Acne is spots, blackheads and oily skin on your face and sometimes on your back and upper chest, too. It’s known medically as acne vulgaris.

By Wallace Health I Medically reviewed by Adrian Roberts.
Page last reviewed: October 2018 I Next review due: October 2021

What is acne?

Acne happens when the sebaceous (oil-producing) glands in your skin are overactive. If too much oil is produced, this combines with dead skin cells to clog up your pores, resulting in whiteheads and blackheads. The clogged pores provide a perfect breeding ground for the bacteria that live on your skin, leading to inflammation and spots.

Acne is one of the most common skin problems, affecting around eight in 10 people between 11 and 30, but some people still get it in middle age.

It can cause a lot of distress if it's severe, especially as it can lead to scarring, but fortunately, there are treatments that can make a big difference.

How to tell if you have acne?

There are six types of acne-related skin blemishes, which can be mild, moderate or severe:

  • Whiteheads – clogged pores just below the skin’s surface
  • Blackheads – clogged pores on the skin’s surface that have turned black as a chemical reaction to oxygen exposure (not caused by dirt)
  • Papules – small, pink spots
  • Pustules – spots with pus at the tip
  • Nodules – large, deep, painful, red spots that are solid with no pus
  • Cysts – deep, pus-filled spots that can be painful and may cause scarring

Talk to your doctor if you’re concerned about symptoms

You can book an appointment with a Spire private GP today.

Diagnosis and tests for acne

Your GP will look closely at your skin to assess the types of spots you have and their severity. Your acne may be classed as follows:

  • Mild – whiteheads, blackheads, with some papules and pustules
  • Moderate – a moderate amount of whiteheads, blackheads, papules and pustules
  • Severe – lots of papules and pustules, plus nodules, cysts, and possibly some scarring

Your GP may also ask you questions about other symptoms to find out if there’s an underlying medical cause.

If you have it severely, they may refer you to a dermatologist, a doctor who specialises in skin problems.

Causes of acne

The exact cause of acne isn’t fully understood, but things that make it more likely include:

  • Hormonal changes – including normal hormonal changes, such as menopause or puberty, or underlying conditions such as polycystic ovary syndrome (PCOS)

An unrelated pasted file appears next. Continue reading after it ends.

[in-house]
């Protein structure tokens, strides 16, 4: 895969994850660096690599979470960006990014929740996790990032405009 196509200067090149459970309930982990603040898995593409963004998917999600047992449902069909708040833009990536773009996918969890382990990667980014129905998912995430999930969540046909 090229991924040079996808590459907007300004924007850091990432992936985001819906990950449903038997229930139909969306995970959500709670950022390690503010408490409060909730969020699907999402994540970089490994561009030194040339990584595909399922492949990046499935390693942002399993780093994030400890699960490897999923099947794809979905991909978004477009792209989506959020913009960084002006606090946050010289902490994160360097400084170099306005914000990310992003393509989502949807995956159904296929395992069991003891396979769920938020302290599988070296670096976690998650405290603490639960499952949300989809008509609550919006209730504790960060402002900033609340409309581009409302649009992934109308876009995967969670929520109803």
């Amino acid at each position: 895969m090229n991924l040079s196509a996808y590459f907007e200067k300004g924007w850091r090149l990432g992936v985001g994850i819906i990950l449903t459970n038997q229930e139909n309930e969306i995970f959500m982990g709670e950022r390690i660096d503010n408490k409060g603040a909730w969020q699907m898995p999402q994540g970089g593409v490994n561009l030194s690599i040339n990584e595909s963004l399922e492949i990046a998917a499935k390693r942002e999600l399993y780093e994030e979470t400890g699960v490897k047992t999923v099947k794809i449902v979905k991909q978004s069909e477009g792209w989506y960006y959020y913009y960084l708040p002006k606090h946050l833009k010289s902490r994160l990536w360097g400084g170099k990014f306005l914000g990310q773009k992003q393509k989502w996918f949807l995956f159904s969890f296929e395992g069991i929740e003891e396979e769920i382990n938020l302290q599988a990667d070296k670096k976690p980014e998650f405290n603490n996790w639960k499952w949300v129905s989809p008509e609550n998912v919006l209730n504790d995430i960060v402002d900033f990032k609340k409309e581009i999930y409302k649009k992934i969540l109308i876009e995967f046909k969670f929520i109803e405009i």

• Genetics – if your parents had acne, you may be more likely to get it
  • Greasy make-up

It can also be made worse by:

  • Squeezing spots or blackheads
  • Pollution or humid weather
  • Regularly sweating
  • Over-cleaning your skin
  • Smoking or certain medications
  • Regularly wearing items that cause pressure to an affected area, such as a headband

Contrary to popular myth, acne isn’t caused by:

  • Poor hygiene
  • Poor diet
  • Chocolate
  • Stress, but can make it worse

Common treatments for acne

You can often improve mild acne at home by:

  • Using a mild cleanser
  • Not scrubbing the skin too hard
  • Avoiding picking or squeezing spots
  • Using oil-free or water-based make-up

For moderate or severe acne, your doctor can prescribe:

  • Acne creams or gels to kill bacteria, reduce inflammation, unclog pores and remove dead skin cells
  • Medications – antibiotics, hormonal treatments (for women), or Isotretinoin – a strong acne medication that reduces oil production, kills bacteria, unclogs pores and reduces inflammation

Acne scars

Scarring can happen due to damage in the deeper layers of the skin caused by inflammation from the spot itself, and also from squeezing or picking spots. Getting help for acne as soon as possible will reduce the risk of scarring, plus there are treatments that can help to minimise any scars you already have, including:

  • Dermabrasion
  • Laser treatments
  • Surgical scar removal using punch and subcision techniques